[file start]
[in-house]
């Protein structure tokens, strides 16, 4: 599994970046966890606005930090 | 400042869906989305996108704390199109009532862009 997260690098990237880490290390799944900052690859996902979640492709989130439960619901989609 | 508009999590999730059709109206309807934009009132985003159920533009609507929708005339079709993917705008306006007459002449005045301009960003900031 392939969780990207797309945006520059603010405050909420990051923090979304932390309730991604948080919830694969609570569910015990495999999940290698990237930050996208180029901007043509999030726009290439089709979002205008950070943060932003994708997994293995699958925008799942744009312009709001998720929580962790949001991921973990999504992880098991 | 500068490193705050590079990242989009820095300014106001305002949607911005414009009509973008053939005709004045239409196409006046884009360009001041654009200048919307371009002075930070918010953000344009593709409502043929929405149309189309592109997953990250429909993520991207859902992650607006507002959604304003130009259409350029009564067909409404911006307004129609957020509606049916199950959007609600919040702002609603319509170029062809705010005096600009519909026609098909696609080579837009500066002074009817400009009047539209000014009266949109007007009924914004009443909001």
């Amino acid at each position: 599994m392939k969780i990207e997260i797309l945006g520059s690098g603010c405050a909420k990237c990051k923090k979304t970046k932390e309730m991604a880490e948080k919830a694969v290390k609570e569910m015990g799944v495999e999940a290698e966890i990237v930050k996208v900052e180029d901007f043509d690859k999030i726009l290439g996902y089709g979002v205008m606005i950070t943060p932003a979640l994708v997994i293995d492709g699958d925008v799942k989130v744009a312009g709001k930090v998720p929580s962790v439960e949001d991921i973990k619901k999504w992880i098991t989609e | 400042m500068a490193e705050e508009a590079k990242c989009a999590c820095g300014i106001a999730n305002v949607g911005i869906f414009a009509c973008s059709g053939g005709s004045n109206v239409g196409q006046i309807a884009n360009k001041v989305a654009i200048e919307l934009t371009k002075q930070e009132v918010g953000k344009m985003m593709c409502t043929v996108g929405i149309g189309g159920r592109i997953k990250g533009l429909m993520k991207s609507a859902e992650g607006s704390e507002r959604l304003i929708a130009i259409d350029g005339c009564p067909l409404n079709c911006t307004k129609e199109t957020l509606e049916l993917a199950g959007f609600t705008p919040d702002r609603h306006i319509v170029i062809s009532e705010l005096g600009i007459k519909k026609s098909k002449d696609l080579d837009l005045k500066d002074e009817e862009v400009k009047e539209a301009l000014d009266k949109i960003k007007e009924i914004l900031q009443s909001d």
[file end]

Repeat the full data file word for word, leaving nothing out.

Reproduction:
[in-house]
């Protein structure tokens, strides 16, 4: 599994970046966890606005930090 | 400042869906989305996108704390199109009532862009 997260690098990237880490290390799944900052690859996902979640492709989130439960619901989609 | 508009999590999730059709109206309807934009009132985003159920533009609507929708005339079709993917705008306006007459002449005045301009960003900031 392939969780990207797309945006520059603010405050909420990051923090979304932390309730991604948080919830694969609570569910015990495999999940290698990237930050996208180029901007043509999030726009290439089709979002205008950070943060932003994708997994293995699958925008799942744009312009709001998720929580962790949001991921973990999504992880098991 | 500068490193705050590079990242989009820095300014106001305002949607911005414009009509973008053939005709004045239409196409006046884009360009001041654009200048919307371009002075930070918010953000344009593709409502043929929405149309189309592109997953990250429909993520991207859902992650607006507002959604304003130009259409350029009564067909409404911006307004129609957020509606049916199950959007609600919040702002609603319509170029062809705010005096600009519909026609098909696609080579837009500066002074009817400009009047539209000014009266949109007007009924914004009443909001």
């Amino acid at each position: 599994m392939k969780i990207e997260i797309l945006g520059s690098g603010c405050a909420k990237c990051k923090k979304t970046k932390e309730m991604a880490e948080k919830a694969v290390k609570e569910m015990g799944v495999e999940a290698e966890i990237v930050k996208v900052e180029d901007f043509d690859k999030i726009l290439g996902y089709g979002v205008m606005i950070t943060p932003a979640l994708v997994i293995d492709g699958d925008v799942k989130v744009a312009g709001k930090v998720p929580s962790v439960e949001d991921i973990k619901k999504w992880i098991t989609e | 400042m500068a490193e705050e508009a590079k990242c989009a999590c820095g300014i106001a999730n305002v949607g911005i869906f414009a009509c973008s059709g053939g005709s004045n109206v239409g196409q006046i309807a884009n360009k001041v989305a654009i200048e919307l934009t371009k002075q930070e009132v918010g953000k344009m985003m593709c409502t043929v996108g929405i149309g189309g159920r592109i997953k990250g533009l429909m993520k991207s609507a859902e992650g607006s704390e507002r959604l304003i929708a130009i259409d350029g005339c009564p067909l409404n079709c911006t307004k129609e199109t957020l509606e049916l993917a199950g959007f609600t705008p919040d702002r609603h306006i319509v170029i062809s009532e705010l005096g600009i007459k519909k026609s098909k002449d696609l080579d837009l005045k500066d002074e009817e862009v400009k009047e539209a301009l000014d009266k949109i960003k007007e009924i914004l900031q009443s909001d």